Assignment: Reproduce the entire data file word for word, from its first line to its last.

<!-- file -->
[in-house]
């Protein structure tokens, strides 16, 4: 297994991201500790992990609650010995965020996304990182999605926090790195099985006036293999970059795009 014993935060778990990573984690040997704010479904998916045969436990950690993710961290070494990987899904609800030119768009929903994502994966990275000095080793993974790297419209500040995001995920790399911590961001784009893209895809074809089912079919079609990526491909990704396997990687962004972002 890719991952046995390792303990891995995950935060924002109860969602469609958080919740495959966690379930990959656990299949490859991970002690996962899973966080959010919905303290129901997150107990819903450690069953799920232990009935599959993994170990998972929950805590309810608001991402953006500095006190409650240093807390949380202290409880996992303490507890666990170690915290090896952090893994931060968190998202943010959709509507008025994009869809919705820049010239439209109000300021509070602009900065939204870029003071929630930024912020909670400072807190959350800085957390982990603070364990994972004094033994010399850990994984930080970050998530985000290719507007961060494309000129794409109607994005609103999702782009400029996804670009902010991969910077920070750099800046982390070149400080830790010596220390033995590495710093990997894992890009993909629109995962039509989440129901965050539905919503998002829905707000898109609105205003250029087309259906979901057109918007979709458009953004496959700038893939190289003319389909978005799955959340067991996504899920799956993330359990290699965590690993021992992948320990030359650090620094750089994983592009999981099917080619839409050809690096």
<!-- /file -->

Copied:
[in-house]
């Protein structure tokens, strides 16, 4: 297994991201500790992990609650010995965020996304990182999605926090790195099985006036293999970059795009 014993935060778990990573984690040997704010479904998916045969436990950690993710961290070494990987899904609800030119768009929903994502994966990275000095080793993974790297419209500040995001995920790399911590961001784009893209895809074809089912079919079609990526491909990704396997990687962004972002 890719991952046995390792303990891995995950935060924002109860969602469609958080919740495959966690379930990959656990299949490859991970002690996962899973966080959010919905303290129901997150107990819903450690069953799920232990009935599959993994170990998972929950805590309810608001991402953006500095006190409650240093807390949380202290409880996992303490507890666990170690915290090896952090893994931060968190998202943010959709509507008025994009869809919705820049010239439209109000300021509070602009900065939204870029003071929630930024912020909670400072807190959350800085957390982990603070364990994972004094033994010399850990994984930080970050998530985000290719507007961060494309000129794409109607994005609103999702782009400029996804670009902010991969910077920070750099800046982390070149400080830790010596220390033995590495710093990997894992890009993909629109995962039509989440129901965050539905919503998002829905707000898109609105205003250029087309259906979901057109918007979709458009953004496959700038893939190289003319389909978005799955959340067991996504899920799956993330359990290699965590690993021992992948320990030359650090620094750089994983592009999981099917080619839409050809690096």